Slime Mold Time Mold has a long series that argues that the recent increase in obesity is entirely due to environmental contaminants (in our water and food) and not diet or exercise. How they can say that it’s entirely this I still don’t understand, but the evidence is fairly compelling that contamination corresponds to a significant proportion of the increase. Start with part one.

Showa: A History of Japan, 1926-1938 and 1939-1944. You had me at “manga about the history of 20th-century Japan”. The books (I’m two volumes in out of four) bombard you with information, but there are at least notes at the end to understand what’s going on and the cultural references (but weirdly they also cover extremely basic stuff like who Hitler was). The art style is phenomenal. I’ve never seen this book on a shelf or in a comic book shop, it deserves to be more widely known.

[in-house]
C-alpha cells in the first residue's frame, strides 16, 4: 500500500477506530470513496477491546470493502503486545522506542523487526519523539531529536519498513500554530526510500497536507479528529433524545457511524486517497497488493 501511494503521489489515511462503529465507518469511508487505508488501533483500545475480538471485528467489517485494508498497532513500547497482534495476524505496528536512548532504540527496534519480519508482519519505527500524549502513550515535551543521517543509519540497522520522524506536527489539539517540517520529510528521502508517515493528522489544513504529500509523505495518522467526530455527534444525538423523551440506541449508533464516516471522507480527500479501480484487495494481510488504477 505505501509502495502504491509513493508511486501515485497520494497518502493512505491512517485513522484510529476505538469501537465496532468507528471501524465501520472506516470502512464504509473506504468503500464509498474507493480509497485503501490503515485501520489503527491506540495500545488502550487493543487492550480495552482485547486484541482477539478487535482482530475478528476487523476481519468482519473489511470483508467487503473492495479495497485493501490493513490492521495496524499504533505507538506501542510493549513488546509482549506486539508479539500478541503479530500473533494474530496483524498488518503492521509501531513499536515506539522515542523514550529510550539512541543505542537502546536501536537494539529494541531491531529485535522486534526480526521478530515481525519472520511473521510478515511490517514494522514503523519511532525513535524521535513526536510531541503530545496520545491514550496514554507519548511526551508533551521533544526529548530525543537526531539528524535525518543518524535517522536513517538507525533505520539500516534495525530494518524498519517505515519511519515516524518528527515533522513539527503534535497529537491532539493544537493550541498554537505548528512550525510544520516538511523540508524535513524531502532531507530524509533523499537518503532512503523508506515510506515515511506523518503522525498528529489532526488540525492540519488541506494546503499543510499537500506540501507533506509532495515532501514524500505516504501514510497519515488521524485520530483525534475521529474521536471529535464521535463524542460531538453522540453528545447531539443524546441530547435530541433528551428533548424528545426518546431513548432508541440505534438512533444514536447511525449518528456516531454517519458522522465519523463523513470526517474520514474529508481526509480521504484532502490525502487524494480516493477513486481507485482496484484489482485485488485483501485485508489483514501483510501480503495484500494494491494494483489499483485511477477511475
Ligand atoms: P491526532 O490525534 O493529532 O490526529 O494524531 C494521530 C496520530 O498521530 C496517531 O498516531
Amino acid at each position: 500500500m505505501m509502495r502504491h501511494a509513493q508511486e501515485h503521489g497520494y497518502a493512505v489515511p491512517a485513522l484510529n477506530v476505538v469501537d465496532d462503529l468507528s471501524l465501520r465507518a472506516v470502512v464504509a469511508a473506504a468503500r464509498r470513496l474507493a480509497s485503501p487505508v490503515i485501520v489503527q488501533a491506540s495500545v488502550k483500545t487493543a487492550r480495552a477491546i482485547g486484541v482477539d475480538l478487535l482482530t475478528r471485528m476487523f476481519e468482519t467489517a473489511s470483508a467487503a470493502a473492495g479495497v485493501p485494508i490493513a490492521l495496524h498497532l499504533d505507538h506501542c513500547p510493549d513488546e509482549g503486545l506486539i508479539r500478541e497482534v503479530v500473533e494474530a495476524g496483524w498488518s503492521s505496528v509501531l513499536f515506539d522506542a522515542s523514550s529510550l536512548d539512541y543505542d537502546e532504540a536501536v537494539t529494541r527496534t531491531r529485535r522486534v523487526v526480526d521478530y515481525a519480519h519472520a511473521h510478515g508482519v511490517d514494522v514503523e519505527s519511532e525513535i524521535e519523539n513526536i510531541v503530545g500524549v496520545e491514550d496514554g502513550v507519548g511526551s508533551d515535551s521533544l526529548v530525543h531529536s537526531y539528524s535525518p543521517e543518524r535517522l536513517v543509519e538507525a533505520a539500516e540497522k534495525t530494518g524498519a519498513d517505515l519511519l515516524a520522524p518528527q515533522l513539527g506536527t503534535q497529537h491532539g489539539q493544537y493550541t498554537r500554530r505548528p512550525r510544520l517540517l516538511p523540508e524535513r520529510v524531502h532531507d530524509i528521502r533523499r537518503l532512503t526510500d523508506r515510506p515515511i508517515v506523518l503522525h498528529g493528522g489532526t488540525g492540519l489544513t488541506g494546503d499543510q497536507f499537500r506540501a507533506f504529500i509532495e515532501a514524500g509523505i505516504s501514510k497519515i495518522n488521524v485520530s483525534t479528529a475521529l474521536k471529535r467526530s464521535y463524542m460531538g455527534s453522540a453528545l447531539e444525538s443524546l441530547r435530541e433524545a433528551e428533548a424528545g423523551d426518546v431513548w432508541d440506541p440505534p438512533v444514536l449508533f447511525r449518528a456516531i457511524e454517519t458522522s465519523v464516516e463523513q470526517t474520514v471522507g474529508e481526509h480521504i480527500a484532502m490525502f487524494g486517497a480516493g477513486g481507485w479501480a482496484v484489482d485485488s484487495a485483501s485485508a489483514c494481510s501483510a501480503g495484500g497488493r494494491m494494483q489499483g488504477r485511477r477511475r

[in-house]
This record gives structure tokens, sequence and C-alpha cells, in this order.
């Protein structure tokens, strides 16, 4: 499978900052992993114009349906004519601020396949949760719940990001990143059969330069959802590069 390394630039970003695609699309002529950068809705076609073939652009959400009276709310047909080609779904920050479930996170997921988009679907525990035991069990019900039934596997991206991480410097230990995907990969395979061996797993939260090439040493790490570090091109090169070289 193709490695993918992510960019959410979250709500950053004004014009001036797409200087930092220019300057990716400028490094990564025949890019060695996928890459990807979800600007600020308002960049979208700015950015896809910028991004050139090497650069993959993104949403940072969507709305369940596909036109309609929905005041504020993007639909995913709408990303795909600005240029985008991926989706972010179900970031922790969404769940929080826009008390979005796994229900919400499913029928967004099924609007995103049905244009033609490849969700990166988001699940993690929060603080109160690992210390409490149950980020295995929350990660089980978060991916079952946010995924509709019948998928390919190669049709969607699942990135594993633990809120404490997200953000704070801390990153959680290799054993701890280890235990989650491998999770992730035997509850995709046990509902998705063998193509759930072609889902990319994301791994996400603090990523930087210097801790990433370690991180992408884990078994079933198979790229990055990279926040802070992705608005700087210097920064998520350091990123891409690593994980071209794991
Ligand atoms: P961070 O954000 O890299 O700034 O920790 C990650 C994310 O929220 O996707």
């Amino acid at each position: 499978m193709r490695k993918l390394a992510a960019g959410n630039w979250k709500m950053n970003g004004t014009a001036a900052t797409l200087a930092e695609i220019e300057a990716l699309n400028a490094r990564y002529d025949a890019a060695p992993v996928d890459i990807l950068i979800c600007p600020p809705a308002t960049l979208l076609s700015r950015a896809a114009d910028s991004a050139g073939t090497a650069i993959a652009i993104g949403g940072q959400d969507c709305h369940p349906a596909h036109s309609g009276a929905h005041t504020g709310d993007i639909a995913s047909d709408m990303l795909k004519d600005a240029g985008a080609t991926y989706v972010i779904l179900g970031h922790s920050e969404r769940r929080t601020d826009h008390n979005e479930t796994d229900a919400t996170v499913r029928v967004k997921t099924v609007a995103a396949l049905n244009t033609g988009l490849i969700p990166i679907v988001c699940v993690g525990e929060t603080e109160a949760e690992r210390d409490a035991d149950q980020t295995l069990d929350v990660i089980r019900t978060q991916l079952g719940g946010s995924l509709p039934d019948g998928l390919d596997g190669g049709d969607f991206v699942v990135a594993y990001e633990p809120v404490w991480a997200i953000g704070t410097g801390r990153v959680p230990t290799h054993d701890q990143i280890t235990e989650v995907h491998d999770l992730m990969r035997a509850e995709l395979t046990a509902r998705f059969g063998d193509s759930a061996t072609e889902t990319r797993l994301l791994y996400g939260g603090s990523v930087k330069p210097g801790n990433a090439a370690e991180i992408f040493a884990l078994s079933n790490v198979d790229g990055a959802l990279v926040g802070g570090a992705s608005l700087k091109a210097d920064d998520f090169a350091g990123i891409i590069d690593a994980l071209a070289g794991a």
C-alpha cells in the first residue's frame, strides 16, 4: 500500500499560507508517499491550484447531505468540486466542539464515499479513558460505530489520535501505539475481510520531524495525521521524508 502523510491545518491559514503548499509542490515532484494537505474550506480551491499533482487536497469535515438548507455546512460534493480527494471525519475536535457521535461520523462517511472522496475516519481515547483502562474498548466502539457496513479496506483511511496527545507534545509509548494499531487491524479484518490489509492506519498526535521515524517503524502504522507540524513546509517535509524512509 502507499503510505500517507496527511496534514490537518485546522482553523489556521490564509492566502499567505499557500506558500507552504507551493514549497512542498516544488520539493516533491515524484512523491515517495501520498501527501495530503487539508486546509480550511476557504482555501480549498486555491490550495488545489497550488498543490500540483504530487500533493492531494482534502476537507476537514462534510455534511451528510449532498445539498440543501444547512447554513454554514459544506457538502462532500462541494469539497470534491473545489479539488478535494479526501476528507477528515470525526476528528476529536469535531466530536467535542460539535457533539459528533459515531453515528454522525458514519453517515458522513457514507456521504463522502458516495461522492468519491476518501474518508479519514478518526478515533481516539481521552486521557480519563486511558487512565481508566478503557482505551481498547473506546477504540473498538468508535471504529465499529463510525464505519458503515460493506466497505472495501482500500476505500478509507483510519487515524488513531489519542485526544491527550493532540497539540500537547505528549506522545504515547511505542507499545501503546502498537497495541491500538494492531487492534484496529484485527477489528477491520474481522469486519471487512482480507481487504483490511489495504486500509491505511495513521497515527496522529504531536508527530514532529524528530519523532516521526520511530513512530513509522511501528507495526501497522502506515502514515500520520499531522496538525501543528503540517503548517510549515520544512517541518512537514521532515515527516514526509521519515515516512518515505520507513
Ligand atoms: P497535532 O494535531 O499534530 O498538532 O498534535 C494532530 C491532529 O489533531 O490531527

In Cold Blood I was inspired to read this after watching the film Capote. I wrote out some of my thoughts here. Certainly the most fun I’ve had reading a book in a while.

The Periodic Table This is a book I’ve been reading for two and half years, despite the fact that it’s only 200 pages. I found it surprisingly hard to get into, especially the earlier sections with the details about his family history. If you don’t know of the book, Primo Levi was a famous chemist, and The Periodic Table is a collection of stories about his life in science and in Auschwitz, where each chapter is named after a different element that somehow plays into the story. The flowery language comes through well even in translation: “Prometheus had been foolish to bestow fire on men instead of selling it to them: he would have made money, placated Jove, and avoided all that trouble with the vulture.”